US stocks slipped today, pressured by health care shares after proposals in President Donald Trump's budget signaled higher regulatory costs for the sector and a cut in federal funding for medical research, and as traders cashed-in gains from one of the best performing sectors so far this year.
By Paolo Palazzi-Xirinachs
Thursday, March 16, 2017
For 2018, the Trump administration has budgeted over $2 billion in fees to be collected by the US Food and Drug Administration from the industry, twice as much as in 2017, according to proposed budget documents released on Thursday.
The Dow Jones Industrial Average fell 15.55 points, or 0.07 percent, to 20,934.55, the S&P 500 lost 3.88 points, or 0.16 percent, to 2,381.38 and the Nasdaq Composite added 0.71 points, or 0.01 percent, to 5,900.76.
After yesterday's Fed rate cut, the financial markets are telling Janet Yellen there’s more work to be done. While the Federal Reserve chair raised interest rates by 25 basis points as expected Wednesday, the outlook was less hawkish than market participants foresaw, with projections for the medium-term tightening cycle largely unchanged.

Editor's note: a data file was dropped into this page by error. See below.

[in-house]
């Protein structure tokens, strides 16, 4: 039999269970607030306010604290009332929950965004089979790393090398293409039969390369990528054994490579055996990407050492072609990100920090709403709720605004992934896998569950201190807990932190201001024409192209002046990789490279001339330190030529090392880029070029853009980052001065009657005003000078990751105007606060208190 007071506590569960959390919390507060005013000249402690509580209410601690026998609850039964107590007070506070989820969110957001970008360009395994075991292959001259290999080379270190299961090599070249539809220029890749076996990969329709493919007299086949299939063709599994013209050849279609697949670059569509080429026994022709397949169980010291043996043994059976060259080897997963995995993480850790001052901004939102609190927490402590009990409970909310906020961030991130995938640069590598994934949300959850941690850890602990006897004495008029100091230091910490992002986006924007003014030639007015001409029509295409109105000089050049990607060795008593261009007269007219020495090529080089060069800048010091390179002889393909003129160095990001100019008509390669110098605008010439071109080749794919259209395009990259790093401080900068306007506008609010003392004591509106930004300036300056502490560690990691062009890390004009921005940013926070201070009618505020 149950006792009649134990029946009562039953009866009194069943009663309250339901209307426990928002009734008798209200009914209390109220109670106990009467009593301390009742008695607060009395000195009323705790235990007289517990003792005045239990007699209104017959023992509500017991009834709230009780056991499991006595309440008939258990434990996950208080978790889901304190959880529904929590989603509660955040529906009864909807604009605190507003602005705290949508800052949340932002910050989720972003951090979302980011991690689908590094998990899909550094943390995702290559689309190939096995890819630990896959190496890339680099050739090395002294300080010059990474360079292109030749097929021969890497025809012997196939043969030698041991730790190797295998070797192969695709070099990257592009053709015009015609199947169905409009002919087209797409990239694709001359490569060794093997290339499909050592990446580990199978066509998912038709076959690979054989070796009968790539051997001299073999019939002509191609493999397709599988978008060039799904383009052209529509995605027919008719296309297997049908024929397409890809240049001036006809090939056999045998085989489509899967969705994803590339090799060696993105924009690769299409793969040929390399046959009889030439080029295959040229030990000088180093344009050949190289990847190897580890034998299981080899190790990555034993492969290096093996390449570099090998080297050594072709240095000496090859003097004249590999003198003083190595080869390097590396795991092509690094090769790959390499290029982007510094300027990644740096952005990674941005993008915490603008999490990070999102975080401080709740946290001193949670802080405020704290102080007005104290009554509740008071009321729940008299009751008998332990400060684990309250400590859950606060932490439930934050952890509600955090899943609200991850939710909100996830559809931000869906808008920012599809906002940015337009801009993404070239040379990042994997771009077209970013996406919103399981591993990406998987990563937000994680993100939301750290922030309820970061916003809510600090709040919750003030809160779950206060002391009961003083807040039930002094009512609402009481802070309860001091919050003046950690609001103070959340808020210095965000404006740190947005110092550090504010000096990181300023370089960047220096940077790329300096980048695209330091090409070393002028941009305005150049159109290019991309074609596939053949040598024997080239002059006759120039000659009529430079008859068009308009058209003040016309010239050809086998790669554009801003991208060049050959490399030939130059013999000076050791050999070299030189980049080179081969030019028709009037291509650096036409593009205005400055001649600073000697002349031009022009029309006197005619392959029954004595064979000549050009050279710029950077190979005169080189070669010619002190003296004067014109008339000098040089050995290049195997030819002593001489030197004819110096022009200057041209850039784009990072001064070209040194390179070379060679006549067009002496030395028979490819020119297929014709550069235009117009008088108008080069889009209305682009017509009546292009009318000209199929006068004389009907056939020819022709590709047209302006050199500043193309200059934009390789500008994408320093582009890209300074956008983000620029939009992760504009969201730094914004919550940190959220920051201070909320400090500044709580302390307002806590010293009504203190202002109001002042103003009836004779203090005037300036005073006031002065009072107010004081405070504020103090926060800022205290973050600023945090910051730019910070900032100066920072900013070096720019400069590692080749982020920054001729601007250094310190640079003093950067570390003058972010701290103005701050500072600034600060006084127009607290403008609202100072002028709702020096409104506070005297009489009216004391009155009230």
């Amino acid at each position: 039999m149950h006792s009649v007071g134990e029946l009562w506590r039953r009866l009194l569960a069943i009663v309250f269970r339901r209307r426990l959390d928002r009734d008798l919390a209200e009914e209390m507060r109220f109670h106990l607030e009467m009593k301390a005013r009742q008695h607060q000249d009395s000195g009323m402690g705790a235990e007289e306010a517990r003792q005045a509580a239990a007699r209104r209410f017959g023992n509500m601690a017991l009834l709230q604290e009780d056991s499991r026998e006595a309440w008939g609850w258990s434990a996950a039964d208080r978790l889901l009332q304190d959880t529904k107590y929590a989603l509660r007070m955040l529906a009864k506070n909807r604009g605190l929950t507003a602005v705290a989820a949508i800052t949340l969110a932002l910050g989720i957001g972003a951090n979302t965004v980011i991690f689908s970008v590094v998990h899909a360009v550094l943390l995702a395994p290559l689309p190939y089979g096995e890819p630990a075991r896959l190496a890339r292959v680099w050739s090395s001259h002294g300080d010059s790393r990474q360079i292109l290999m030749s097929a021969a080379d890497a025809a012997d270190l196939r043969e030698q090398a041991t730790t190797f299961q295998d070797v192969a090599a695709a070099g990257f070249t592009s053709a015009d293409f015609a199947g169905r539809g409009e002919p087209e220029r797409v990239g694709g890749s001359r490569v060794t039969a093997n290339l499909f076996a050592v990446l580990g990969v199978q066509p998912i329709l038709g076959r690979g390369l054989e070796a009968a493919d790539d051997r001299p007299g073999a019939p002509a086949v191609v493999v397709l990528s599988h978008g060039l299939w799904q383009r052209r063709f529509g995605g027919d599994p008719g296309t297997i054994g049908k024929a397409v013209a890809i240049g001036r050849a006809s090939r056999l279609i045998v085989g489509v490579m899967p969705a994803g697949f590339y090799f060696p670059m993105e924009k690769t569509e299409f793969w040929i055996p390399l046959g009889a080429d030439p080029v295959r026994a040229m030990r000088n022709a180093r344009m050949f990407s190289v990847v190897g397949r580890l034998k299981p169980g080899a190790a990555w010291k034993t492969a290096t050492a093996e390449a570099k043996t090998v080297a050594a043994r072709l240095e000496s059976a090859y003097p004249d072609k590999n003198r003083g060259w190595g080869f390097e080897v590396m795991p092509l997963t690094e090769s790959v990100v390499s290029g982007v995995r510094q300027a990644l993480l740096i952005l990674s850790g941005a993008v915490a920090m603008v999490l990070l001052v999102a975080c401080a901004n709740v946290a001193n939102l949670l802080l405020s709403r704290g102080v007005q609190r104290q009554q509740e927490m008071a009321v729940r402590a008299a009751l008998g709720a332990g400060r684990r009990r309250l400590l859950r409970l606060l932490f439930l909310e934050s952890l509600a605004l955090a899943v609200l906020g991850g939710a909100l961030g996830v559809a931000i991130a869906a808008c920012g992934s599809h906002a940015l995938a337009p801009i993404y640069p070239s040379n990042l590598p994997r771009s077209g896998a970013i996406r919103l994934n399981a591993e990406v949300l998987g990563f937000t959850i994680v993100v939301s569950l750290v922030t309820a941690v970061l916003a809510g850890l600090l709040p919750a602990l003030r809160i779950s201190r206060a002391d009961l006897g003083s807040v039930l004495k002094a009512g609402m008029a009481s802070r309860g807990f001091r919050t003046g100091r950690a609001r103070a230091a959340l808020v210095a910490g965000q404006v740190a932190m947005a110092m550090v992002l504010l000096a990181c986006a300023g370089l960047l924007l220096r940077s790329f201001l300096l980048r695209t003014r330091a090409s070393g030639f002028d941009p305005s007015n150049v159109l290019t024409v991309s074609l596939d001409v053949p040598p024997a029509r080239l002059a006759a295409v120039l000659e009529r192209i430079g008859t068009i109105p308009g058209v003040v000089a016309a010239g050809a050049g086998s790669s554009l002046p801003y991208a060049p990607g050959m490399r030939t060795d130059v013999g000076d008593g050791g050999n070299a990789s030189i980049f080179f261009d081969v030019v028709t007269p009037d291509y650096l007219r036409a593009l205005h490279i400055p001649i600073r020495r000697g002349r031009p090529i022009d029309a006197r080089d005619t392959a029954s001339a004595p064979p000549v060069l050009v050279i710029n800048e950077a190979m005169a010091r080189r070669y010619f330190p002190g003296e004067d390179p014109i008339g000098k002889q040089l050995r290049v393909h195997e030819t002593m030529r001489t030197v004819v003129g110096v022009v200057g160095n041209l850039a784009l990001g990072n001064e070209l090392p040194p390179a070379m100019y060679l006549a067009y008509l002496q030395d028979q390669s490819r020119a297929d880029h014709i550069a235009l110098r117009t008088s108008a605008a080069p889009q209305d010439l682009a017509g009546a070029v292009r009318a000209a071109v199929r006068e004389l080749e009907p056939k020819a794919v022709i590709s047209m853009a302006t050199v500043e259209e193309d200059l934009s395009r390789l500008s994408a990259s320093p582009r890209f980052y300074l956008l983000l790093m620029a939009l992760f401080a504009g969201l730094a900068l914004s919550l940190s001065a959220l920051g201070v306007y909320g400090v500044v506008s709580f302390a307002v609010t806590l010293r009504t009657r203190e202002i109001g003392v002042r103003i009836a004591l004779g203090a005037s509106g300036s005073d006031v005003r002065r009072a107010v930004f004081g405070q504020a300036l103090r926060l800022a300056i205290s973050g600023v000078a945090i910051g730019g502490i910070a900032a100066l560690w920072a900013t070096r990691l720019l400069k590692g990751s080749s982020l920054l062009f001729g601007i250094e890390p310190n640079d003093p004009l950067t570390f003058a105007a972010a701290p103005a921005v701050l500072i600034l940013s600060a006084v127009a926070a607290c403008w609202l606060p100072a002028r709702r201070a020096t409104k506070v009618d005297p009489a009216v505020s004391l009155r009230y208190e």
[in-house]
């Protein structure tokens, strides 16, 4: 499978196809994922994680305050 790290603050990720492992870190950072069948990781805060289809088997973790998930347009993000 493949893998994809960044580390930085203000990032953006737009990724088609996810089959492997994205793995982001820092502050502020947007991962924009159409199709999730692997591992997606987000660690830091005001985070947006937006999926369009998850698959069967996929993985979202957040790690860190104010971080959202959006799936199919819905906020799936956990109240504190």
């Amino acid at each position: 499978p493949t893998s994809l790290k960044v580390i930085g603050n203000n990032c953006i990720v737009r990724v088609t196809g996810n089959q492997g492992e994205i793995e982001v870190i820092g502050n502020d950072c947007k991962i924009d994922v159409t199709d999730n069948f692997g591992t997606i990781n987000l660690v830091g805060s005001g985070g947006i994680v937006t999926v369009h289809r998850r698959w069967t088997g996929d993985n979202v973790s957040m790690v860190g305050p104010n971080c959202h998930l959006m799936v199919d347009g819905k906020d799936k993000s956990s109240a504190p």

That propelled markets - judging by the strength of US dollar, bond yields, credit spreads, and stock prices - to effectively deliver a rate cut to the tune of about 15 basis points, according to indexes published by Morgan Stanley and Goldman Sachs Group Inc.
That leaves Yellen facing a predicament similar to one that former Fed Chairman Alan Greenspan called a conundrum in February 2005, when the central bank was raising borrowing costs and long-term yields kept falling and equity markets rallied. At the time, the dilemma was blamed on a global glut of savings. This time around, US financial conditions have loosened decisively since the Fed raised short-term rates in December, its first hike since 2006. That has delivered stimulus to the US economy, while vexing the central bank’s tightening cycle.
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